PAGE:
Students use lesson in writing letters “of complaint and persuasion” to tackle education minister Liz Truss on changes to school day

16:05 13 March 2014

Wisbech Grammar School:  The photo shows Mrs Carolyn Fear with the class of pupils who sent the letter.

Wisbech Grammar School: The photo shows Mrs Carolyn Fear with the class of pupils who sent the letter.

Archant

Wisbech students fearing changes to the school day used a lesson about writing letters “of complaint and persuasion” to tackle education minister Liz Truss.

Ms Truss, parliamentary under secretary of state for education and childcare, has now replied – and the students are delighted.

Carolyn Fear, English teacher at Wisbech Grammar School, said her year eight class had been “in uproar about the issue and they felt very strongly about it.

“We are thrilled to receive the reply and what is particularly impressive is that the minister has clearly read the letters and it is a very personal response.”

In her reply Ms Truss acknowledged the concerns that the youngsters had addressed to education secretary Michael Gove.

Referring to comments made by Mr Gove in which he encouraged schools to think about making changes to the school day, Ms Truss said that she understood their worries that extending the school day and school year might leave them feeling tired and having less time to spend with their families.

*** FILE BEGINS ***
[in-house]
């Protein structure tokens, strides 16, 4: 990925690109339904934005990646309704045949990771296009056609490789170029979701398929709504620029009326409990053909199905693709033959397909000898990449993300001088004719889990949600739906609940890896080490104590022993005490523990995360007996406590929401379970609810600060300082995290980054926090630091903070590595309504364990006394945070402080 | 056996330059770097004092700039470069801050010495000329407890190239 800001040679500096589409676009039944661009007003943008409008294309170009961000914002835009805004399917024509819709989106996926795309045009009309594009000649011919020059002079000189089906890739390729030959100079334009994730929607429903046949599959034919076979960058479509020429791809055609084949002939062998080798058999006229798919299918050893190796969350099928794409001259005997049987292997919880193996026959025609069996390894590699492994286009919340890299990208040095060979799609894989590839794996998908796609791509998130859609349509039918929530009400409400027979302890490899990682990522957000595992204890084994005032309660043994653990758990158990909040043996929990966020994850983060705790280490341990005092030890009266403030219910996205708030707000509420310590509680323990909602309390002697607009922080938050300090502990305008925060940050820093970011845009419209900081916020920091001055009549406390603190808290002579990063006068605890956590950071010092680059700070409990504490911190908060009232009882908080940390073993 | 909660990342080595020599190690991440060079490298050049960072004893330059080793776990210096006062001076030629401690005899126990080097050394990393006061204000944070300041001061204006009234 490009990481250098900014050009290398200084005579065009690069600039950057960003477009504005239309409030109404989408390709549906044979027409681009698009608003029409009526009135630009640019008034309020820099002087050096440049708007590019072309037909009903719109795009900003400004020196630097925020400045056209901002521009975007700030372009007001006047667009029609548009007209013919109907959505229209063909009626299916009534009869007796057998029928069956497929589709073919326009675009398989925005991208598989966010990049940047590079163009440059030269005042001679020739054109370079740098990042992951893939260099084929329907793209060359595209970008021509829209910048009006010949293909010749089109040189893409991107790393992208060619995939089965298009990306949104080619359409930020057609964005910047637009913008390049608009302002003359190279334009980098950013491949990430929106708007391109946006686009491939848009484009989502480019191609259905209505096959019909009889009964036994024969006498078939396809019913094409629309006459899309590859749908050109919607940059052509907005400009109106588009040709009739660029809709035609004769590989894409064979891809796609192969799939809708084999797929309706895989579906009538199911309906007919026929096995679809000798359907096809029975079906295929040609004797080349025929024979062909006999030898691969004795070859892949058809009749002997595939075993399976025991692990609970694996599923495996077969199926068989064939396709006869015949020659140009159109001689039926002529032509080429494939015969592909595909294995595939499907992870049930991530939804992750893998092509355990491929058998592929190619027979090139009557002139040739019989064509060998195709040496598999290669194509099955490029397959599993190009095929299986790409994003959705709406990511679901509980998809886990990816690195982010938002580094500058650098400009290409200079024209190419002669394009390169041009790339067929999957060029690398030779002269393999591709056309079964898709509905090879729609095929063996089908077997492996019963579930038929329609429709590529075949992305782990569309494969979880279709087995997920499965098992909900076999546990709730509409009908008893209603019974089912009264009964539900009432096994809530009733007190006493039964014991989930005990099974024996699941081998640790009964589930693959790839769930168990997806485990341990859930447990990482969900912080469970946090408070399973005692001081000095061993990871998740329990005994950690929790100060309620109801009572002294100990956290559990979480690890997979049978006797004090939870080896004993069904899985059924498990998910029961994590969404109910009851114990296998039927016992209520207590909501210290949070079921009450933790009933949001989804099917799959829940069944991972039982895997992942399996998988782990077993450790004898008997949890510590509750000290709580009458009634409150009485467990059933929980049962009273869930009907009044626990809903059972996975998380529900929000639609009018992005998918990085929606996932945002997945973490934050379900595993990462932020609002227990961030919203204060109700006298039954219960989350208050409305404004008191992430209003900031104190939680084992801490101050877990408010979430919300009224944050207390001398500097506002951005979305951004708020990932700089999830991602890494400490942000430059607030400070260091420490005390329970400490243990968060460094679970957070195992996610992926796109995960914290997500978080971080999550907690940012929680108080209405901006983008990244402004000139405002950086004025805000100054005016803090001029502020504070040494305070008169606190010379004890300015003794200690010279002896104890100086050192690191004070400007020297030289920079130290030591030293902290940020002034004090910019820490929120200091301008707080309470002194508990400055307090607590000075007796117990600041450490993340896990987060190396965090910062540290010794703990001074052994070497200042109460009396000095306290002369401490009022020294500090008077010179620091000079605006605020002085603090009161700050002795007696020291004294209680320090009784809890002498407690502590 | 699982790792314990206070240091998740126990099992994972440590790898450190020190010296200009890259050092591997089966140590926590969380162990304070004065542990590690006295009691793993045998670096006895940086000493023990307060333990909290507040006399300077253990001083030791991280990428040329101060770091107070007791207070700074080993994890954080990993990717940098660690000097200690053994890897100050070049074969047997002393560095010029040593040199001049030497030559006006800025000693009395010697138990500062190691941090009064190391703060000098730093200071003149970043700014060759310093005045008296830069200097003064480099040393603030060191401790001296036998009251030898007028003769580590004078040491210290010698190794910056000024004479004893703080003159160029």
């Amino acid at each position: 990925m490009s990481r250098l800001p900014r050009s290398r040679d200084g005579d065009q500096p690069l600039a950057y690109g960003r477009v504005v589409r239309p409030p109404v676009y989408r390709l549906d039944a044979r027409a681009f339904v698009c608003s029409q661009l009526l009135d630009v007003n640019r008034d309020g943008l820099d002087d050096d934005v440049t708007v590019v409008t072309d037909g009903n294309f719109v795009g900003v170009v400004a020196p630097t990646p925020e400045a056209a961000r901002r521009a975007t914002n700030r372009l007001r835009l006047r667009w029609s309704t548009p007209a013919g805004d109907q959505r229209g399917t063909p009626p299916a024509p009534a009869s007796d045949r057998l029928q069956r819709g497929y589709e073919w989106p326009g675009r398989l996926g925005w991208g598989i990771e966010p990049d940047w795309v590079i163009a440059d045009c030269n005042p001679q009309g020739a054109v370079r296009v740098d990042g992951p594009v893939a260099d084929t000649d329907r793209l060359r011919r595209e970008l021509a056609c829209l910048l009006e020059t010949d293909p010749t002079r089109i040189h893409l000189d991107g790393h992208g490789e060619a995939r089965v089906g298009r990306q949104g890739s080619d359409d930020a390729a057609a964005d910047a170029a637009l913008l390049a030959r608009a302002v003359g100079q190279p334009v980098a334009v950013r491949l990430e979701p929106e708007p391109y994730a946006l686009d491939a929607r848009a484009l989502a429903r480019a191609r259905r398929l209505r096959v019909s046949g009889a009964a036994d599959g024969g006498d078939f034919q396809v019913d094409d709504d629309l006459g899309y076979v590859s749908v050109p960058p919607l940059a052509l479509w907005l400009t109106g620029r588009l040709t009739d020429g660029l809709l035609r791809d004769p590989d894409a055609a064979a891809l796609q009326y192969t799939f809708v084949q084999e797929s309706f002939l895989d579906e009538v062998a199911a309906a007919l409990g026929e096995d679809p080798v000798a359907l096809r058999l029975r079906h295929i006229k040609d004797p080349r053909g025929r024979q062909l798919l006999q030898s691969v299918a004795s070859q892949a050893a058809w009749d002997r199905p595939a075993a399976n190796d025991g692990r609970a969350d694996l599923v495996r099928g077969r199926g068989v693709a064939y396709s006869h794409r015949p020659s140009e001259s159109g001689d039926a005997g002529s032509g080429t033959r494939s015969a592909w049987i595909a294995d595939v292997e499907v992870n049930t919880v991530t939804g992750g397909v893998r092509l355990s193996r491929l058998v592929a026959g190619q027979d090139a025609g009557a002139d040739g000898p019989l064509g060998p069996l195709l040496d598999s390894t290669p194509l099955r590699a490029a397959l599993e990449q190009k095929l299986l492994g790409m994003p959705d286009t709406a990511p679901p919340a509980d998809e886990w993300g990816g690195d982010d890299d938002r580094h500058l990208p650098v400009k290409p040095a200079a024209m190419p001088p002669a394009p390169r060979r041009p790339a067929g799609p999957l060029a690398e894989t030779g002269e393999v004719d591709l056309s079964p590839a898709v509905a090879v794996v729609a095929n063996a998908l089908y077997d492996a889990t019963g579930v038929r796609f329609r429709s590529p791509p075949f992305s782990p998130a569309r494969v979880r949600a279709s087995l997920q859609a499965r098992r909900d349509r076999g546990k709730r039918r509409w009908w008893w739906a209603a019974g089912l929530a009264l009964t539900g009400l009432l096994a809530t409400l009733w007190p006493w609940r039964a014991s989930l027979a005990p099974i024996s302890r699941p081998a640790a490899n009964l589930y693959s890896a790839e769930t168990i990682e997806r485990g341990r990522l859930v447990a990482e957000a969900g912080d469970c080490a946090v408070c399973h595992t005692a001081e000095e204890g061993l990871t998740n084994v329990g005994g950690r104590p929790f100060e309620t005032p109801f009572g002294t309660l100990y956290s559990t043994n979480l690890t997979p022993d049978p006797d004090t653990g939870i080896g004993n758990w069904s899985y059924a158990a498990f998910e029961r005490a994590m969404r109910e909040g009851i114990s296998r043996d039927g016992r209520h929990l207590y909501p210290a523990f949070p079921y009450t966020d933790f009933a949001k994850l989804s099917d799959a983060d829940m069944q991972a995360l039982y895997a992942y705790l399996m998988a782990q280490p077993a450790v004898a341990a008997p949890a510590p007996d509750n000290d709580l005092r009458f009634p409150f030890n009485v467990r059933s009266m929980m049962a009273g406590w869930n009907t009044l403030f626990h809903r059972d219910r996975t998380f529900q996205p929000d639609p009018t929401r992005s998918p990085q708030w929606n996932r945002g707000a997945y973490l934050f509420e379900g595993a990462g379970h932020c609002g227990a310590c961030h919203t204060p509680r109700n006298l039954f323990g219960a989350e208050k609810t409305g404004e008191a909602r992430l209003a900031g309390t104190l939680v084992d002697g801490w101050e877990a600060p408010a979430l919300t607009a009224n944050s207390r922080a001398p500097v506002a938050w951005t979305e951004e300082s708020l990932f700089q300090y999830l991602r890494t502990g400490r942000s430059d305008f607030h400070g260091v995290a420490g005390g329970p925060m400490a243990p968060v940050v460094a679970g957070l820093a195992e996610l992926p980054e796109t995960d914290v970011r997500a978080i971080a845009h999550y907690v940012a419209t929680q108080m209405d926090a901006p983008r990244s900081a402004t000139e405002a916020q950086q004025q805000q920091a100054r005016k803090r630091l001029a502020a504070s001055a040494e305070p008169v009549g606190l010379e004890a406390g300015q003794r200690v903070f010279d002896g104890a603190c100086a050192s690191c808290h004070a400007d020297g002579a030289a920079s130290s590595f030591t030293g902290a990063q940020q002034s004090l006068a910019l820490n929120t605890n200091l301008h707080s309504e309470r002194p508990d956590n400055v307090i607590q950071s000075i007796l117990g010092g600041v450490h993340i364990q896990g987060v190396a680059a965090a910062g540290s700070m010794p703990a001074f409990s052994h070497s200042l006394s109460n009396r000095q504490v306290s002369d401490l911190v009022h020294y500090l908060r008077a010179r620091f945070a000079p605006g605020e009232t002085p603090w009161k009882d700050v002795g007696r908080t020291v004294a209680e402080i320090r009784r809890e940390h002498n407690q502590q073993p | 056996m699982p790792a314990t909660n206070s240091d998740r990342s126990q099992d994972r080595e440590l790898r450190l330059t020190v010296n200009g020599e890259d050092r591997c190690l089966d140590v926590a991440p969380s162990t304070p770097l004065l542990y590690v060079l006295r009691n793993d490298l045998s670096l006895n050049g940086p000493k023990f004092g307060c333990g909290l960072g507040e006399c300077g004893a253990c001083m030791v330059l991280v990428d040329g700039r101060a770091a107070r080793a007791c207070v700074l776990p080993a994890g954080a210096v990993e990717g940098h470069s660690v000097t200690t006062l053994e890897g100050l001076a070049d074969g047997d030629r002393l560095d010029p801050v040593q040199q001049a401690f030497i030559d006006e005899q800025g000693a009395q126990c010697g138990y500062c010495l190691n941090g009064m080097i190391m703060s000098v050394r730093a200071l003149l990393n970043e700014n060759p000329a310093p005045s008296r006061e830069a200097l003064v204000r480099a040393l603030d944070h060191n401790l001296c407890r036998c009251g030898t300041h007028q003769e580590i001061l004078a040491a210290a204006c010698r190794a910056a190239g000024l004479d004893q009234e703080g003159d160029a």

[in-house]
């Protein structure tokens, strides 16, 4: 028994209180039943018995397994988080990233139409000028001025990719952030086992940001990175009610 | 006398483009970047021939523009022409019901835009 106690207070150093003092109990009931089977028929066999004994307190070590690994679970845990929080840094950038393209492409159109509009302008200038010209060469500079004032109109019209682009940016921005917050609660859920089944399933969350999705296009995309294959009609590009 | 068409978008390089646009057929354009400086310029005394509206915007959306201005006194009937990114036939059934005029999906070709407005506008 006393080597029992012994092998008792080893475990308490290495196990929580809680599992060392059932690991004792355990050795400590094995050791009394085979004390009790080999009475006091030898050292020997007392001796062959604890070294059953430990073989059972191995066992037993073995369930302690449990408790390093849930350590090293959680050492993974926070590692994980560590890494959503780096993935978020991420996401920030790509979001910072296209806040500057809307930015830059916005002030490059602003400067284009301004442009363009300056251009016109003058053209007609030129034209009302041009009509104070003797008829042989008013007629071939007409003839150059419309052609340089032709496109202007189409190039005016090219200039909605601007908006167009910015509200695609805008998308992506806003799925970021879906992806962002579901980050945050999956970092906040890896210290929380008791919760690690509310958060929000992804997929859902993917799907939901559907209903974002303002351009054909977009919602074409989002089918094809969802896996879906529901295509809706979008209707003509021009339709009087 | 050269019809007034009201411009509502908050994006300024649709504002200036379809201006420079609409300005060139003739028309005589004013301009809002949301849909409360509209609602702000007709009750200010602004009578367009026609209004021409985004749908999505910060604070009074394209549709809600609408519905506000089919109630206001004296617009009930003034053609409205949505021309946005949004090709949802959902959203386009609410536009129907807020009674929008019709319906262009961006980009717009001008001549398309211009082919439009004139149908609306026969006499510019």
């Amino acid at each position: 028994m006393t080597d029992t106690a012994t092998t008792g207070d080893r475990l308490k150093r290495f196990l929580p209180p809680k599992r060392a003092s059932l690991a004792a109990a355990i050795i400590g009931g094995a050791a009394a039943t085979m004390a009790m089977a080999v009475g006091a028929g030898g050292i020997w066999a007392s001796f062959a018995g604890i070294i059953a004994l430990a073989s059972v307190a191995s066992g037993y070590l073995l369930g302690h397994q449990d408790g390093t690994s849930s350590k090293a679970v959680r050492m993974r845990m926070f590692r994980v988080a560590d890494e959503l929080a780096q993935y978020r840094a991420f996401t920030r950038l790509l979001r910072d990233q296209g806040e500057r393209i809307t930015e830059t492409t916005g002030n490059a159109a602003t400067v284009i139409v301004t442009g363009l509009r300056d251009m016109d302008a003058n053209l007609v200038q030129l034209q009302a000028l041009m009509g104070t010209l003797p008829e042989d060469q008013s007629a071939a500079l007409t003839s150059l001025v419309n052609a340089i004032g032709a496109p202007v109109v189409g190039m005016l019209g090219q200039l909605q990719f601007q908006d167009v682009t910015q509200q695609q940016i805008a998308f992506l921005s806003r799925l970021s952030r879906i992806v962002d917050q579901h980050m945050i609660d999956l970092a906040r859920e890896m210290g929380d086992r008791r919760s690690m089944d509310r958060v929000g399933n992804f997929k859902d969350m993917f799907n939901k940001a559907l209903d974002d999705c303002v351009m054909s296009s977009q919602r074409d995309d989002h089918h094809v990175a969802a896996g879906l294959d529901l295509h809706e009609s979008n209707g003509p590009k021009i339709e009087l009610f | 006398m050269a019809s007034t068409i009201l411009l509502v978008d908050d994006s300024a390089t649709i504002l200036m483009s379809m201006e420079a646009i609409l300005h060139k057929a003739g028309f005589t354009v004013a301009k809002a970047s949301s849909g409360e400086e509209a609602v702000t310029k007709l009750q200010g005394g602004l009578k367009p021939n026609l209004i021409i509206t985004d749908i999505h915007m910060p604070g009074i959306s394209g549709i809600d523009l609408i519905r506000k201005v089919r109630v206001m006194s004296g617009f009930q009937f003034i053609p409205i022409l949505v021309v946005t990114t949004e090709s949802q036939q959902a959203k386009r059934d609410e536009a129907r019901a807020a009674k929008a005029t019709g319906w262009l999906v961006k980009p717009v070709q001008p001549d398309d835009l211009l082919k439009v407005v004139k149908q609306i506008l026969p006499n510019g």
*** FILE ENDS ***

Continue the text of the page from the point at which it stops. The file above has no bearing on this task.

She observed that the timing of the school day and year had not changed for a very long time and might not suit the needs of modern-day families in which parents went to work.

She said: “We want to make sure that children get the best education possible. Some schools already recognise the benefits of a longer school day and of changing the school year as well.”

However, she added that the government did not dictate to schools and the decision was a matter for school heads and governors.

She wrote: “The exact timing of the school day and school year is for your school’s head teacher to decide, in agreement with the governing body of your school.

“They need to set enough hours and days so that pupils learn well, as well as having time away from school to spend with their family and friends, complete homework and relax. We believe that good head teachers will know what suits their school best.”

Headmaster Mr Nicholas Hammond said that he was delighted with the quality of the letters that had been sent to the secretary of state for education as part of the school’s citizenship education programme.

He said: “It is reassuring that the schools’ minister took time to consider the points that were raised by our pupils regarding the structure of the school day and length of holidays and gave such a measured, personal response.

“It is great to have the support of senior political figures and will have inspired our pupils to continue to make a positive engagement with the national political debate.”

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